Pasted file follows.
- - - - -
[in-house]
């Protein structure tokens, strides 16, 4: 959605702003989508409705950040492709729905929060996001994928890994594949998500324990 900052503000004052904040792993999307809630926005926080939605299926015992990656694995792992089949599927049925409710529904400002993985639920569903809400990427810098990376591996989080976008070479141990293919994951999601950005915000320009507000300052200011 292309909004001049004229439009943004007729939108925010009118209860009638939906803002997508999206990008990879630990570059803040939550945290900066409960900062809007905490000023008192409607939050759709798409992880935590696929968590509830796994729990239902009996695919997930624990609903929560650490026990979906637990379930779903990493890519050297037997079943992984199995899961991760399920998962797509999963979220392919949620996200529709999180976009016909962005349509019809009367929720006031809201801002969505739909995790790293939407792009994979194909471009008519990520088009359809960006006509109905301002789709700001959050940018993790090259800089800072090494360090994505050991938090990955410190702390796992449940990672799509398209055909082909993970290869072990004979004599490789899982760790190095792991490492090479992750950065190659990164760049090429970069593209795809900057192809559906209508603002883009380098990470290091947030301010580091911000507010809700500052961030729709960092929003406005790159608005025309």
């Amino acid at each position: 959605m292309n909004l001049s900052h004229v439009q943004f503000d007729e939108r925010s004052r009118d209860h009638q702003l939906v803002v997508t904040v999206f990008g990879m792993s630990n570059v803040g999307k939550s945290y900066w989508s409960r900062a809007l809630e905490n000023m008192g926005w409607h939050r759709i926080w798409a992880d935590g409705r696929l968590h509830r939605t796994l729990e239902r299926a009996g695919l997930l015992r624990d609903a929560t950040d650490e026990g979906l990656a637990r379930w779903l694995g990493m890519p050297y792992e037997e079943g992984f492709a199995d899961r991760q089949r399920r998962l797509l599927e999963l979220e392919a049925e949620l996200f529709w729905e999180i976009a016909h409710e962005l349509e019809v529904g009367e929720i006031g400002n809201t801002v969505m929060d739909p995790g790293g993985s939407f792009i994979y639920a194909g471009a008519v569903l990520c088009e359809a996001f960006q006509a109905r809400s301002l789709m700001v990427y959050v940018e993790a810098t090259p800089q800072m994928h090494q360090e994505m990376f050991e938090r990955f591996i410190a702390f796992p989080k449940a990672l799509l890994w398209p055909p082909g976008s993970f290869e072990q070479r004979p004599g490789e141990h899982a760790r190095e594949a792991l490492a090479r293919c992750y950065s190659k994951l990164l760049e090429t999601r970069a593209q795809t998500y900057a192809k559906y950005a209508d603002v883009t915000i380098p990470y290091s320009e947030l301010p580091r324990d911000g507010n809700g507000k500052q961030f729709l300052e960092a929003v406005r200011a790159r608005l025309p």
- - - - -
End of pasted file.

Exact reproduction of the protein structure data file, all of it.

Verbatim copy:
[in-house]
């Protein structure tokens, strides 16, 4: 959605702003989508409705950040492709729905929060996001994928890994594949998500324990 900052503000004052904040792993999307809630926005926080939605299926015992990656694995792992089949599927049925409710529904400002993985639920569903809400990427810098990376591996989080976008070479141990293919994951999601950005915000320009507000300052200011 292309909004001049004229439009943004007729939108925010009118209860009638939906803002997508999206990008990879630990570059803040939550945290900066409960900062809007905490000023008192409607939050759709798409992880935590696929968590509830796994729990239902009996695919997930624990609903929560650490026990979906637990379930779903990493890519050297037997079943992984199995899961991760399920998962797509999963979220392919949620996200529709999180976009016909962005349509019809009367929720006031809201801002969505739909995790790293939407792009994979194909471009008519990520088009359809960006006509109905301002789709700001959050940018993790090259800089800072090494360090994505050991938090990955410190702390796992449940990672799509398209055909082909993970290869072990004979004599490789899982760790190095792991490492090479992750950065190659990164760049090429970069593209795809900057192809559906209508603002883009380098990470290091947030301010580091911000507010809700500052961030729709960092929003406005790159608005025309």
């Amino acid at each position: 959605m292309n909004l001049s900052h004229v439009q943004f503000d007729e939108r925010s004052r009118d209860h009638q702003l939906v803002v997508t904040v999206f990008g990879m792993s630990n570059v803040g999307k939550s945290y900066w989508s409960r900062a809007l809630e905490n000023m008192g926005w409607h939050r759709i926080w798409a992880d935590g409705r696929l968590h509830r939605t796994l729990e239902r299926a009996g695919l997930l015992r624990d609903a929560t950040d650490e026990g979906l990656a637990r379930w779903l694995g990493m890519p050297y792992e037997e079943g992984f492709a199995d899961r991760q089949r399920r998962l797509l599927e999963l979220e392919a049925e949620l996200f529709w729905e999180i976009a016909h409710e962005l349509e019809v529904g009367e929720i006031g400002n809201t801002v969505m929060d739909p995790g790293g993985s939407f792009i994979y639920a194909g471009a008519v569903l990520c088009e359809a996001f960006q006509a109905r809400s301002l789709m700001v990427y959050v940018e993790a810098t090259p800089q800072m994928h090494q360090e994505m990376f050991e938090r990955f591996i410190a702390f796992p989080k449940a990672l799509l890994w398209p055909p082909g976008s993970f290869e072990q070479r004979p004599g490789e141990h899982a760790r190095e594949a792991l490492a090479r293919c992750y950065s190659k994951l990164l760049e090429t999601r970069a593209q795809t998500y900057a192809k559906y950005a209508d603002v883009t915000i380098p990470y290091s320009e947030l301010p580091r324990d911000g507010n809700g507000k500052q961030f729709l300052e960092a929003v406005r200011a790159r608005l025309p």